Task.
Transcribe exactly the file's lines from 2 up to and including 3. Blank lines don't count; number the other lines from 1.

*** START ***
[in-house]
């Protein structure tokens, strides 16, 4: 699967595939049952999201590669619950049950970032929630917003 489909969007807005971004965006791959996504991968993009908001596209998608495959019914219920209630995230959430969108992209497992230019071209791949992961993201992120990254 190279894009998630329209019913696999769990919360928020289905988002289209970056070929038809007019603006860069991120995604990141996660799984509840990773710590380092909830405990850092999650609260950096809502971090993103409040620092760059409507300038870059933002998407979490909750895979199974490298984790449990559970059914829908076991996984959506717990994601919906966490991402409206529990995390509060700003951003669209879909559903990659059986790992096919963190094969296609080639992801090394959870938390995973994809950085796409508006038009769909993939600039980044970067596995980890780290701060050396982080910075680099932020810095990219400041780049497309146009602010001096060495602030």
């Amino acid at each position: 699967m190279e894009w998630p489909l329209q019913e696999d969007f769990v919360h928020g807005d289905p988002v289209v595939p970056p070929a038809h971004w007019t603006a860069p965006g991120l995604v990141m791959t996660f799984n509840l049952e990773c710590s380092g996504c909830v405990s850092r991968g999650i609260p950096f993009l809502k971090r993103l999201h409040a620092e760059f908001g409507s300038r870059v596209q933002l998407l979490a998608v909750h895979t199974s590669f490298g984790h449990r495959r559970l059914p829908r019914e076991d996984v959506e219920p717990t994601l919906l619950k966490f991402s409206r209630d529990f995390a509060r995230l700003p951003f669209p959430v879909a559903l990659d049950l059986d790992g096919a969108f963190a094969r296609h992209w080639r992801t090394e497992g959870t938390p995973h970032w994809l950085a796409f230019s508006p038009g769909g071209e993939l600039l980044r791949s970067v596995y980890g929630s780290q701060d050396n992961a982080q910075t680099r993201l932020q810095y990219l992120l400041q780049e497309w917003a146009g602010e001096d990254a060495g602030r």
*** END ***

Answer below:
């Protein structure tokens, strides 16, 4: 699967595939049952999201590669619950049950970032929630917003 489909969007807005971004965006791959996504991968993009908001596209998608495959019914219920209630995230959430969108992209497992230019071209791949992961993201992120990254 190279894009998630329209019913696999769990919360928020289905988002289209970056070929038809007019603006860069991120995604990141996660799984509840990773710590380092909830405990850092999650609260950096809502971090993103409040620092760059409507300038870059933002998407979490909750895979199974490298984790449990559970059914829908076991996984959506717990994601919906966490991402409206529990995390509060700003951003669209879909559903990659059986790992096919963190094969296609080639992801090394959870938390995973994809950085796409508006038009769909993939600039980044970067596995980890780290701060050396982080910075680099932020810095990219400041780049497309146009602010001096060495602030």
């Amino acid at each position: 699967m190279e894009w998630p489909l329209q019913e696999d969007f769990v919360h928020g807005d289905p988002v289209v595939p970056p070929a038809h971004w007019t603006a860069p965006g991120l995604v990141m791959t996660f799984n509840l049952e990773c710590s380092g996504c909830v405990s850092r991968g999650i609260p950096f993009l809502k971090r993103l999201h409040a620092e760059f908001g409507s300038r870059v596209q933002l998407l979490a998608v909750h895979t199974s590669f490298g984790h449990r495959r559970l059914p829908r019914e076991d996984v959506e219920p717990t994601l919906l619950k966490f991402s409206r209630d529990f995390a509060r995230l700003p951003f669209p959430v879909a559903l990659d049950l059986d790992g096919a969108f963190a094969r296609h992209w080639r992801t090394e497992g959870t938390p995973h970032w994809l950085a796409f230019s508006p038009g769909g071209e993939l600039l980044r791949s970067v596995y980890g929630s780290q701060d050396n992961a982080q910075t680099r993201l932020q810095y990219l992120l400041q780049e497309w917003a146009g602010e001096d990254a060495g602030r």